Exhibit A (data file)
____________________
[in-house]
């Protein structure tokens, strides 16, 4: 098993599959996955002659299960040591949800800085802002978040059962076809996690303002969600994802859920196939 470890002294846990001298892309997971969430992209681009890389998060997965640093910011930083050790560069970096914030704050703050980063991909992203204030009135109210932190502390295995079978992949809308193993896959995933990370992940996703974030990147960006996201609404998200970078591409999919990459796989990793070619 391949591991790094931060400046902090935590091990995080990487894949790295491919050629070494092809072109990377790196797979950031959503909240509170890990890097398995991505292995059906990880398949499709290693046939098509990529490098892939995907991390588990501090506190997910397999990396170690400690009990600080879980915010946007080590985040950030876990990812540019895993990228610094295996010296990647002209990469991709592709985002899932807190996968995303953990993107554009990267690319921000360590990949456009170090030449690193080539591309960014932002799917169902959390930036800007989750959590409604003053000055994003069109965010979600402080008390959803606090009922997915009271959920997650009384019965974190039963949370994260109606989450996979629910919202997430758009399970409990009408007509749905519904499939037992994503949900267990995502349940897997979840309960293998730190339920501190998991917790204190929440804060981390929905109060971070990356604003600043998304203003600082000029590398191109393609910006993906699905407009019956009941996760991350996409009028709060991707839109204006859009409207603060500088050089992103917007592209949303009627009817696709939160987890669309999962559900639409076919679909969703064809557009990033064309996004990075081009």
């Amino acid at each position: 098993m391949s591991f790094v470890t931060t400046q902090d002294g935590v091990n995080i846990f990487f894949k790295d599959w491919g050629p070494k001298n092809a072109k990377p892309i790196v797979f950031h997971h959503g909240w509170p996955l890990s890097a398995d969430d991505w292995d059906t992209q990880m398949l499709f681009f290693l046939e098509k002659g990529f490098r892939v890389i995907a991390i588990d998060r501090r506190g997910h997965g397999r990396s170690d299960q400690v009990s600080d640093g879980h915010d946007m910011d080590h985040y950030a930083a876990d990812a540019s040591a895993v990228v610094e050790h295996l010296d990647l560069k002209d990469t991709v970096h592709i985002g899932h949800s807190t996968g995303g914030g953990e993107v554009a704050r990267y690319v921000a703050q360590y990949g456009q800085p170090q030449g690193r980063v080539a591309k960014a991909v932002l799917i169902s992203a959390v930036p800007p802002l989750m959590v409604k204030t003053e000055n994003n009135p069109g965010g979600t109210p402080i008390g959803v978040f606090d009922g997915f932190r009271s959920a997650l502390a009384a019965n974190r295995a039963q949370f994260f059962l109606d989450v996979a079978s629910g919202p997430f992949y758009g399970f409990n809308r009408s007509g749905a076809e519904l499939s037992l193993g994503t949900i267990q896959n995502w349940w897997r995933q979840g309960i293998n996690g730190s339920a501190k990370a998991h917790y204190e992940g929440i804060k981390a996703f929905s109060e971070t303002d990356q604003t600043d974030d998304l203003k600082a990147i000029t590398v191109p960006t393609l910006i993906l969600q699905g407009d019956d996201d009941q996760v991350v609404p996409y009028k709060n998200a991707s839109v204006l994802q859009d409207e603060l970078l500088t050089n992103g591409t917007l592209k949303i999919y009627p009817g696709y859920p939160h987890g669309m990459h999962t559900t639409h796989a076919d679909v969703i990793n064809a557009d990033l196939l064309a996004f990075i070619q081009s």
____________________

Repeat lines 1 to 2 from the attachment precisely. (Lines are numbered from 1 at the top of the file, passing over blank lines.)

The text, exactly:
[in-house]
């Protein structure tokens, strides 16, 4: 098993599959996955002659299960040591949800800085802002978040059962076809996690303002969600994802859920196939 470890002294846990001298892309997971969430992209681009890389998060997965640093910011930083050790560069970096914030704050703050980063991909992203204030009135109210932190502390295995079978992949809308193993896959995933990370992940996703974030990147960006996201609404998200970078591409999919990459796989990793070619 391949591991790094931060400046902090935590091990995080990487894949790295491919050629070494092809072109990377790196797979950031959503909240509170890990890097398995991505292995059906990880398949499709290693046939098509990529490098892939995907991390588990501090506190997910397999990396170690400690009990600080879980915010946007080590985040950030876990990812540019895993990228610094295996010296990647002209990469991709592709985002899932807190996968995303953990993107554009990267690319921000360590990949456009170090030449690193080539591309960014932002799917169902959390930036800007989750959590409604003053000055994003069109965010979600402080008390959803606090009922997915009271959920997650009384019965974190039963949370994260109606989450996979629910919202997430758009399970409990009408007509749905519904499939037992994503949900267990995502349940897997979840309960293998730190339920501190998991917790204190929440804060981390929905109060971070990356604003600043998304203003600082000029590398191109393609910006993906699905407009019956009941996760991350996409009028709060991707839109204006859009409207603060500088050089992103917007592209949303009627009817696709939160987890669309999962559900639409076919679909969703064809557009990033064309996004990075081009």